Day Five of Ceremony:
The next morning, I arrive early. Tundup tells me that everyone stayed up all night. He takes me to the kitchen, where I eat steamed lamb momos (dumplings). Then he tells me that the bride is in the house. The bride has not been seen until now, spending the first four days of the ceremony shut up in a house somewhere in the village. He brings me to the room where she is. Along one wall, six of the groom's men are sitting to the right of the mother, a tiny, sad looking woman. Leaning against her is a white bundle of cloth, the bride. On the left side of the bride the seventh groomsman sits. Along the opposite wall sits family and friends, all arrayed in white handkerchiefs for luck in the marriage and drinking chang and arrak. Today, Tim and I are given handkerchiefs to wear as well. I quietly take a seat near the far wall, but don't go unnoticed, as I had chosen a spot right behind chang man. Today's chang man was a beautiful wrinkled old man with a constant smile. He was in great, chang-induced humor, laughing, yelling, and pouring chang. At one point, when I tried to refuse more chang, he grabbed my leg with a vise-like fingers and gave me a painful pinch. The bride, meanwhile, spends this time wailing, crying and shouting a short phrase over and over. I imagine it was something like "I won't go, I won't go." A man across from her, possibly her father, began singing in a mournful tone. The groom's representatives joined in. They stood and the one on the left started waving a ceremonial wand over the bride (photo at top).

Later, after everyone is seated again, a man comes in with long strips of fabric. He yells something and hands one to the groomsman on the brides left, who gently tucks the cloth into the bride's waistband. She lets out a wail. This goes on until her waist is thick with fabric strips. Eventually she runs out of the room screaming with her mother and hides in the basement. I catch a brief glimpse then of her large turquoise studded headdress. Other then this small glimpse, the bride is not seen, hidden as she is in a white bundle of cloth. Later I showed Sonam, our pony guide, the photos from the wedding. He tells me that Tibetan weddings are not like this. He laughs at the white bundle and says "very dangerous. dressed like a dead body!" He also tells me that it is very important for the bride to cry and carry on, even if she wanted to leave the village. Her family and village would be very upset if she did not. It seemed also to me, though, that it must be very terrifying for her, to leave her family and village for the complete unknown of an arranged marriage with a strange man in a far off village. I hope for her that her new life and marriage will be a good one. The groom's father, Nayupa, and the representatives seem like kind, gentle people, so I have hope that her new husband will also be a kind, gentle person.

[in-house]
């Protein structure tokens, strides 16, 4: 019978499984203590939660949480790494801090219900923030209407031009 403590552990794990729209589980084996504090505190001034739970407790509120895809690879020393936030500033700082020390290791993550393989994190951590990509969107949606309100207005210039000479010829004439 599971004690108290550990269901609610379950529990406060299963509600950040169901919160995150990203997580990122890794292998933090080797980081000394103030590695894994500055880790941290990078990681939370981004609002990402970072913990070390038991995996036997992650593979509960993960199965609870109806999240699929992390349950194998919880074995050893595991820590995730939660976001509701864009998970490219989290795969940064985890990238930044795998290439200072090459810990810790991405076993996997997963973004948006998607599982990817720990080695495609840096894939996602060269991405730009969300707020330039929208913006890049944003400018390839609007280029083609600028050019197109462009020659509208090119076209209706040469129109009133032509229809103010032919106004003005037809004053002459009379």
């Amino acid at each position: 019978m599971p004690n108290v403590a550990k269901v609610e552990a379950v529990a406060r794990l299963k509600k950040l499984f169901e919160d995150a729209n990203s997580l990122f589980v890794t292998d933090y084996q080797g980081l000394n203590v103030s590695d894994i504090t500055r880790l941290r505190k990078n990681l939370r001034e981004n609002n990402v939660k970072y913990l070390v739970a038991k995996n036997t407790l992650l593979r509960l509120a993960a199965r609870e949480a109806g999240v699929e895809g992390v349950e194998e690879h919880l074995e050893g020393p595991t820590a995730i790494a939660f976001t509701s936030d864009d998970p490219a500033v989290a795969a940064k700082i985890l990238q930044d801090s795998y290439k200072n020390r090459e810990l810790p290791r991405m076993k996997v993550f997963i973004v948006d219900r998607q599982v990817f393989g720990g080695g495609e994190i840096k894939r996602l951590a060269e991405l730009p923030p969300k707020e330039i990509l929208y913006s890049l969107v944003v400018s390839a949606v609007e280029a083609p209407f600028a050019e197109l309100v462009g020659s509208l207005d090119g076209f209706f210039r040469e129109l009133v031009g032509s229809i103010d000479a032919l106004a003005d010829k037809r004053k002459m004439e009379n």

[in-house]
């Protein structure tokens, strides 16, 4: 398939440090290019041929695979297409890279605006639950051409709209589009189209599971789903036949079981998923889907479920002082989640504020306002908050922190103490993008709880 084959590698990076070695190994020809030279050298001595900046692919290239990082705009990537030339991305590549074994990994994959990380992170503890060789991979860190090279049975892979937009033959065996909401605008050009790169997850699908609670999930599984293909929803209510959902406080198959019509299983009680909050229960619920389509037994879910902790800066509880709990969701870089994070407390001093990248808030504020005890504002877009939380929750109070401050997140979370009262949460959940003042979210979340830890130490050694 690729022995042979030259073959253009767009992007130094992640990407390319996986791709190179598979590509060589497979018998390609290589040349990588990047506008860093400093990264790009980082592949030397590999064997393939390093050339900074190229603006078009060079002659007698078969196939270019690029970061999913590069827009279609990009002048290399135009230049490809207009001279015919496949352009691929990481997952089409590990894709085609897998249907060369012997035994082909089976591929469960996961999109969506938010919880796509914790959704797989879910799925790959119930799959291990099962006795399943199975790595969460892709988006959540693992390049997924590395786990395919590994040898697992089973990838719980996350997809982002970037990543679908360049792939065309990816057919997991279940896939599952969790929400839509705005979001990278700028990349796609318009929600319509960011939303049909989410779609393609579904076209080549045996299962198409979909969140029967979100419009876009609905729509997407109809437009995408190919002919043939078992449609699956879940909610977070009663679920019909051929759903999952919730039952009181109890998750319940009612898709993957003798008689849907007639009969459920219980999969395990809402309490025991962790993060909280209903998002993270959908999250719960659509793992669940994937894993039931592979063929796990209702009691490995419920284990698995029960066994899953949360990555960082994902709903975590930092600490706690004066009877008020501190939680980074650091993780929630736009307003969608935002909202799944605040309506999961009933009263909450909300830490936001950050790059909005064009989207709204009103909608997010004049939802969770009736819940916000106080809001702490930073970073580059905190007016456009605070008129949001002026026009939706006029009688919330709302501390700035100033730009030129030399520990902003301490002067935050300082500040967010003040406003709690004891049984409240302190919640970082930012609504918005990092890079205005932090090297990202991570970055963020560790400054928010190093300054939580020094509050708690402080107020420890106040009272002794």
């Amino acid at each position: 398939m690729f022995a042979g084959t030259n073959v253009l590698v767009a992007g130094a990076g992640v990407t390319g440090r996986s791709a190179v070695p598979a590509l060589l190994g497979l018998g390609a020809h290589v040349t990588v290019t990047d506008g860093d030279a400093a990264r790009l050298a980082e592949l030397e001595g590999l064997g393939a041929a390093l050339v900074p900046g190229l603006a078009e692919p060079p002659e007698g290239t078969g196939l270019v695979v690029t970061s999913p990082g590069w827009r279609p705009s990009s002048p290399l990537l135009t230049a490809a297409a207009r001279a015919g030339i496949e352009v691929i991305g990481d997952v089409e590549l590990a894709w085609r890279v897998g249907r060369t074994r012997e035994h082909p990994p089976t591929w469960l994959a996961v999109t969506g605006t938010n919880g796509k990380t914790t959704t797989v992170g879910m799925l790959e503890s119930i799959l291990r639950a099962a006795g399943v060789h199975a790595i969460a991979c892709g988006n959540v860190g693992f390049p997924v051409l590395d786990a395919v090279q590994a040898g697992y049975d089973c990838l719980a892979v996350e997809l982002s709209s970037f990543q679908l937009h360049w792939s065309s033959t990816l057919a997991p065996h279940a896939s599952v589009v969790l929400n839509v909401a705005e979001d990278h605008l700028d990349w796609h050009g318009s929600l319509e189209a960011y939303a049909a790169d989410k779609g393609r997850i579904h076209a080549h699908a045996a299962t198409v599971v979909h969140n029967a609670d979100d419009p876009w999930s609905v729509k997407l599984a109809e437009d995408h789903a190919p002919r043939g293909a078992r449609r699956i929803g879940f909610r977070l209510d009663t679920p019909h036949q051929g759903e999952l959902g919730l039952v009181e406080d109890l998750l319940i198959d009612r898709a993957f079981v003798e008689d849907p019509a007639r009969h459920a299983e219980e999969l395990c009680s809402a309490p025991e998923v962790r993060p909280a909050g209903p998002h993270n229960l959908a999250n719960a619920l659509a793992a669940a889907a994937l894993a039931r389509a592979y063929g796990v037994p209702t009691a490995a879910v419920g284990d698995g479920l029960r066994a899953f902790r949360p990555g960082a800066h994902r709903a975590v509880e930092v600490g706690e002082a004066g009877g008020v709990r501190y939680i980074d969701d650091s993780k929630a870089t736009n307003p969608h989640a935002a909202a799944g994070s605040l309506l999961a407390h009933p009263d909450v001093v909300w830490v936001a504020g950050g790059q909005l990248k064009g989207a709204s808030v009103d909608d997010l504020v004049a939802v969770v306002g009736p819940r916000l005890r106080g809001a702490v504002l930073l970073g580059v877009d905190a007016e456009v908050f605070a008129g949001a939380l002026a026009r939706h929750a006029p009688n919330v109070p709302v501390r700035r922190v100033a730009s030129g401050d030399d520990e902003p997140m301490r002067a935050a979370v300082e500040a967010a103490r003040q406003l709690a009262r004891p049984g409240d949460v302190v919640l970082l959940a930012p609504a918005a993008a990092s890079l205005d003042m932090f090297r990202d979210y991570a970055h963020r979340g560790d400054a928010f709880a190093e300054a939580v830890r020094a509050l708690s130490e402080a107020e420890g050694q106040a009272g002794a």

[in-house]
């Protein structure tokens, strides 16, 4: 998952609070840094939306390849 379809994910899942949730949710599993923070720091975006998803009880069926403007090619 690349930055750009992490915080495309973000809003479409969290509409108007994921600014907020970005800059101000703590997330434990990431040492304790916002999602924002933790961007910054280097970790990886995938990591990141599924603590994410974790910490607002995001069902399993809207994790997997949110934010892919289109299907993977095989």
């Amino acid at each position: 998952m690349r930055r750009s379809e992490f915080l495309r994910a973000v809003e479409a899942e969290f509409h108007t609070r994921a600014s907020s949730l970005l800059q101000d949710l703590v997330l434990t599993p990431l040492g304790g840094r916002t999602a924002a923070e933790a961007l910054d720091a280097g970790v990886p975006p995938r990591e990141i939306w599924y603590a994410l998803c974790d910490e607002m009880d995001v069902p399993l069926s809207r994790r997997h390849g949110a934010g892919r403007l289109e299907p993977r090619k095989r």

We left around 12 noon, before the send off of the bride, which would happen around 5 or 6 pm, amid many tears, I am told. Tim had come from camp only a short time before we left and so I brought him into the Lama room for a while to sit with the monks. The monks have a room set up for them, and they are here for the entire five days of the ceremony, singing prayers for the marriage and keeping candles lit. They beat drums and build many pregnant figurines out of tsampa (ground barley) dough. Grains are offered for a life of plenty. Before leaving the monks feed us a meal of noodles and tea.

It was an amazing experience to be warmly invited into this wedding, and to have Tundup and Nayupa be able to explain so much to me. Tim and I wondered as we were leaving if we would be treated so kindly as wedding crashers in our own country!

Nayupa, wearing the traditional hat with a white handkerchief pinned to the side for good luck.

The bride is surrounded by the richly dressed grooms representatives

The Bride and her mother. The bride is never visible in her white bundle.

Chang man

A Lama next to the table of pregnant dough figurines

One of the grooms representatives.

The men wear beautiful long coats of burgundy colored wool.

1 comment:

Anonymous said...

Truly a white wedding! hound dog